Mary McLeod Bethune Council House National Historic Site, District of Columbia
Nestled in a row of townhouses within walking distance of the White House, Mary McLeod Bethune Council House National Historic Site honors the legacy of Mary McLeod Bethune (1875-1955). With a very extensive resume of work, Bethune used the power of education, political activism, and civil service to achieve racial and gender equality throughout the United States and the world. Located only a few blocks from the home of her friend and colleague Dr. Carter G. Woodson, her home also served as the first headquarters of the National Council of Negro Women and housed the National Archives for Black Women’s History.
Medgar and Myrlie Evers Home National Monument, Mississippi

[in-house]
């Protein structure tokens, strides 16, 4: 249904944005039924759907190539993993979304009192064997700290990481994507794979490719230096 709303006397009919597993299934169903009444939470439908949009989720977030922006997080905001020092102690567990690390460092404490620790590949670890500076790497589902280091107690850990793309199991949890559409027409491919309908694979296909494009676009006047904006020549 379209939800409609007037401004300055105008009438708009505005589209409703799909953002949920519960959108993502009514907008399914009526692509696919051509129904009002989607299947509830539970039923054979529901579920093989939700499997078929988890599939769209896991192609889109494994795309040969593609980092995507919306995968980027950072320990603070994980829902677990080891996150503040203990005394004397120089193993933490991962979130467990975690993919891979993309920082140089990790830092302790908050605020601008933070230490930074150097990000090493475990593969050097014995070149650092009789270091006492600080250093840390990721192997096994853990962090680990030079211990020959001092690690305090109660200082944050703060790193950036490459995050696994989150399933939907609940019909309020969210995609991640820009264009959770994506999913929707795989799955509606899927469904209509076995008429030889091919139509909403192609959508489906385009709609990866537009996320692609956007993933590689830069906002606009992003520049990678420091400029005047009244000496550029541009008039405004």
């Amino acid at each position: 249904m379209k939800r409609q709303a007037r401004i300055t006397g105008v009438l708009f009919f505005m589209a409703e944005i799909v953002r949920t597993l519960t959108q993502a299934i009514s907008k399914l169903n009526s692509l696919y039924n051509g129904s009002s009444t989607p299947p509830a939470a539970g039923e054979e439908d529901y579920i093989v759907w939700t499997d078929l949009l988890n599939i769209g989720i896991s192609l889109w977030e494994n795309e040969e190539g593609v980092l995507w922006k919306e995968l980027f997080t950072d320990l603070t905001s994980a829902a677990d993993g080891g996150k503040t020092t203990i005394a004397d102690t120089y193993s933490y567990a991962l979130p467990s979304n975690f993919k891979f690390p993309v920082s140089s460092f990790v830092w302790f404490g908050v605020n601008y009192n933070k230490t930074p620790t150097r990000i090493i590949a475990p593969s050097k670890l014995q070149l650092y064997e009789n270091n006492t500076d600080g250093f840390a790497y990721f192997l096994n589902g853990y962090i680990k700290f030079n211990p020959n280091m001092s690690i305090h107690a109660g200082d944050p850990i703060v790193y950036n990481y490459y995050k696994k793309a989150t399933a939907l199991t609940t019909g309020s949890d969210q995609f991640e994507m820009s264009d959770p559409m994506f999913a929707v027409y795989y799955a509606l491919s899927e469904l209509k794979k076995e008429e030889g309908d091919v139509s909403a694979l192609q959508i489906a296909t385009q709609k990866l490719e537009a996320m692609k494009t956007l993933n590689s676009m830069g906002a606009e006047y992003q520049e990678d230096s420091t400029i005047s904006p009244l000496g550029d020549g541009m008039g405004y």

Medgar and Myrlie Evers Home National Monument is one of the newest additions to the National Park System. Medgar Evers (1925-1963), Myrlie Evers (born 1933), and their three young children lived in the home when the couple were involved in the Civil Rights Movement, which included Medgar Evers being the public face of the National Association for the Advancement of Colored People (NAACP) in Mississippi. The tragic assassination of Medgar Evers in 1963 for his efforts to promote racial equality and social justice was one of the key catalysts for passage of the Civil Rights Act of 1964 as the nation reacted in horror to his death.